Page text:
Something strange soars over San Diego skies, and people all over the West wonder what it may be.
Staff Writer Clara Scheidle
Photographs by Clara Scheidle
As the sun set on Dec. 22nd, something mysterious rose out of the hills in Southern California. Illuminating the sky with a bright white plume of smoke, the UFO suddenly changed directions, and the trail became more of an ominous, glowing orb. Then, as if things couldn't get any stranger, as the thing moved across the sky a piece of it appeared to fall off and descend towards Earth while the rest of it continued southward on its path, before disappearing on the horizon. The detached piece fell downwards before appearing to catch fire and vanish into thin air.
Witnesses from Colorado all the way to San Diego and even further south in Mexico were baffled at just what the strange object could be. People on their way home from work pulled their cars over just to get a better look as it passed overhead. Crowds gathered on sidewalks and storefronts as people abandoned their previous tasks to get a better view.
And when it disappeared, everyone asked the same question.
What was that?
Though various theories and suspicions were quickly thrown around, the Unidentified Flying Object was quickly identified as a rocket launched by SpaceX at the Vandenberg Air Force Base, which is located in California and is in rather close proximity to Los Angeles.
Viridiana Preciado, a student at UH Hilo who was home for the holidays, witnessed the event. She was getting her hair cut in a salon in Tijuana, Mexico, when the rocket flew overhead. She, like so many others, was completely unaware that the launch was going to take place that particular evening, and could only guess at what it was.
“It took me by surprise,” she says simply. “I thought it was going to be something from the [military bases] because these events have happened in the past, but above all I assumed it to be with a space organization.”
The rocket contained ten low orbiting satellites which belong to a private commercial company called Iridium. This particular satellite is the latest addition to their NEXT s ystem. These satellites are the fourth group of 10 which have already been successfully launched and deployed since June 2017. They are only 10 of 81 satellites included in the system- 75 of which will be launched by SpaceX, who are determined to complete the task by the middle of 2018. SpaceX states that the satellites will offer a “next generation communications platform.”
Preciado comments on this, saying, “I think [this is] a step in advancing our technology and [developing] a better understanding of our universe, which I think will turn people to more attention to scientific news.”
But doesn’t having 81 of them seem a bit excessive? Are they all really necessary?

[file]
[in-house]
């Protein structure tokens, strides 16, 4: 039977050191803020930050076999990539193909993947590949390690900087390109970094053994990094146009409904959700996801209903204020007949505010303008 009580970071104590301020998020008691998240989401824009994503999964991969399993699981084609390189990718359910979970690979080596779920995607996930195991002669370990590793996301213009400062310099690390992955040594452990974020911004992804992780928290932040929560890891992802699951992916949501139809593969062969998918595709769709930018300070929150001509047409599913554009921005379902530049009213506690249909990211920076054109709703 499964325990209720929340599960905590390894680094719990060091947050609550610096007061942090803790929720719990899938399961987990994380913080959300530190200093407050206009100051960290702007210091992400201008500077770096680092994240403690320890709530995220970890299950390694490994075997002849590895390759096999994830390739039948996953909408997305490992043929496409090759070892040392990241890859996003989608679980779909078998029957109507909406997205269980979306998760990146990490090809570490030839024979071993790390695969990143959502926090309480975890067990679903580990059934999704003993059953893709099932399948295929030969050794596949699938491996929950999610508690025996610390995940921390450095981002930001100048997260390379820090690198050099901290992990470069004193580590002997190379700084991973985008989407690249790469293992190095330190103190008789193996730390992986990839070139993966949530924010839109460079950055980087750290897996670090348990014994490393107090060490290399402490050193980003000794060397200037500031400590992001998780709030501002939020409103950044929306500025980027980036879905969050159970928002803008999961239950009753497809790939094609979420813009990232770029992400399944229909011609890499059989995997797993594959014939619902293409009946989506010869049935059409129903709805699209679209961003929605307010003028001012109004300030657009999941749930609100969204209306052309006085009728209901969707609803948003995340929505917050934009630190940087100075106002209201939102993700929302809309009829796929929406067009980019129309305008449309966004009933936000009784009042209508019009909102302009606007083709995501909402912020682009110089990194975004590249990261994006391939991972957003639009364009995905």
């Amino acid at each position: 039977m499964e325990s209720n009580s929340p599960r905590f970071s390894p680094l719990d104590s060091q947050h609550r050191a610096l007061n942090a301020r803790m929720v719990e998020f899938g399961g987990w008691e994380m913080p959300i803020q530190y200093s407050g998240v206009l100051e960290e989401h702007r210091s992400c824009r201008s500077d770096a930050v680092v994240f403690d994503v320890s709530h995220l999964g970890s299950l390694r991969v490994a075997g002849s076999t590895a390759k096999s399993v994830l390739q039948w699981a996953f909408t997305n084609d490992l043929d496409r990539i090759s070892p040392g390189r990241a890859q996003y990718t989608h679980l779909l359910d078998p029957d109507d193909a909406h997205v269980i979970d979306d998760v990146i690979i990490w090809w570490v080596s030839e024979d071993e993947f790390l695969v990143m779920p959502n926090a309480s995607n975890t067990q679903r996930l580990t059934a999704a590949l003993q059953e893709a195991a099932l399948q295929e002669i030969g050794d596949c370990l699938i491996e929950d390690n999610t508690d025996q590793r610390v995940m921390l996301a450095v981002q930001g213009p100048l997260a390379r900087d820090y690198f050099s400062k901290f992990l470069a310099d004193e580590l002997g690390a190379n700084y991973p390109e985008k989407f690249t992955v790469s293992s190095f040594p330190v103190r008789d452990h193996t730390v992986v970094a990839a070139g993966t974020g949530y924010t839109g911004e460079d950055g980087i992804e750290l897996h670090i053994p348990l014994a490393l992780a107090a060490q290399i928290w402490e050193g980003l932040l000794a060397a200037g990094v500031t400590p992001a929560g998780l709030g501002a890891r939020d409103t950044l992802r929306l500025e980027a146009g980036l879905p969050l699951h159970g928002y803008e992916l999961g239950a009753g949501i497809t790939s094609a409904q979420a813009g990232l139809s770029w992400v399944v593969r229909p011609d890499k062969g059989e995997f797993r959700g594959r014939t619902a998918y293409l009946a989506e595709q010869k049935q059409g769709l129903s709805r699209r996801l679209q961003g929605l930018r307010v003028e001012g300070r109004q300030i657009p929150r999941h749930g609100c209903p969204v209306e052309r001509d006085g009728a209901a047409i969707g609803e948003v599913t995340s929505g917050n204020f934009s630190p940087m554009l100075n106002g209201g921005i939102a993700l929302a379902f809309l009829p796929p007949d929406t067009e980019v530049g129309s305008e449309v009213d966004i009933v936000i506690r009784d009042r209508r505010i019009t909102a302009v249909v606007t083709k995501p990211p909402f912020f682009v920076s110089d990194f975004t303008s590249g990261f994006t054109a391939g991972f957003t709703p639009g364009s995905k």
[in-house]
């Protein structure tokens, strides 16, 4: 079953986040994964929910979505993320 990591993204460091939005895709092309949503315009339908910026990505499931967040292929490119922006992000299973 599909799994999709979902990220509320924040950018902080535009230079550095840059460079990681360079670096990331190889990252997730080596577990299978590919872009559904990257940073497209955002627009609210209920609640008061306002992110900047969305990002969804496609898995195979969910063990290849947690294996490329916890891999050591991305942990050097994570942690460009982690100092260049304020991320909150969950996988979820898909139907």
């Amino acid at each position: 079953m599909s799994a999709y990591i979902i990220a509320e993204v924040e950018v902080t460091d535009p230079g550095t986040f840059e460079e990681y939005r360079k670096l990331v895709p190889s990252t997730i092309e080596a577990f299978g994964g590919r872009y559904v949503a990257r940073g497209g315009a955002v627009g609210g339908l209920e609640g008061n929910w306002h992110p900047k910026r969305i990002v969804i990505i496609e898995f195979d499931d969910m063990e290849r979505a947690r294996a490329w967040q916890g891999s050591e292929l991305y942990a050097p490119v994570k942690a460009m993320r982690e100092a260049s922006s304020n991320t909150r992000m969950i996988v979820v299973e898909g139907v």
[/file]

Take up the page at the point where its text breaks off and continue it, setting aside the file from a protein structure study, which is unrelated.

As it turns out, they are. All 81 satellites will work together in a fundamental way to make sure that communications around the globe won’t ever come to a random halt. John Hamilton, a professor of astronomy and physics at UH Hilo, states that, “You need 81 of them so you can have better coverage [because] they move over the land very fast, [unlike] a TV satellite, which is in geosynchronous (much farther away) but stays over you so you can use it all the time. These lower ones move fast, so they cross the horizon very fast, so you need another one by the time one sets, the other one has to come over.” According to Hamilton, this is very similar to the way GPS satellites work.
For those out there who are not well versed in astronomy or physics, there are still two events that remain unexplained: why did the rocket create such a bizarre, oblong plume of smoke and why did parts of the rocket detach?
Part of the beauty formed by the smoke from burning fuel has to do with the timing of the launch. “What occurred in LA is that the very high altitude and the sun angle- the sun was setting- made it so that the upper atmosphere was still lit, but it was dark out, so it showed this really wide contrail.” The contrail itself was abnormal, as people can usually witness ones that go in a straight line in broad daylight. Hamilton clarified that this happens because in lower altitudes, air pressure acts as a constraint to the plumes, whereas in higher altitudes, and therefore lower air pressures, the rocket plume will spread out, as seen by so many that night.
“Things like that happen in Hawaiʻi, when they launch things off the Barking Sands Pacific Missile Range,” Hamilton discloses. “Occasionally, they’ll do atmospheric explosions. They’re really big because of high altitude, and typically are done near sunset.”
Although detaching pieces of rocket and letting them descend back to Earth may seem like a counter intuitive idea, it is actually the most effective way to launch anything into space. It takes a great deal of energy to escape Earth’s gravity, so the best and most efficient way to do so is to have a multi- stage rocket.
“That’s the rocket’s first stage,” Hamilton continues. “Once they’re done with their fuel, which is 90% of the weight of that rocket, they jettison that part because they don’t need it anymore- it just adds mass for the remaining fuel- so they get a bigger [boost].” Basically, less mass is easier to carry out into space, therefore letting unuseful pieces come off makes the entire system more efficient. This is actually a problem that anyone taking PHYS 170 at UH Hilo will eventually learn how to tackle- after all, “physics is rocket science,” Hamilton jokes.
Although the theories that were jumping around Twitter and Instagram that night were entertaining to view and then later to joke about, it doesn’t change the fact that the now identified flying object will be changing the world in other ways. “[The satellites] are being geared toward bringing internet to the whole world,” Hamilton confirms. “So it’s a good thing.”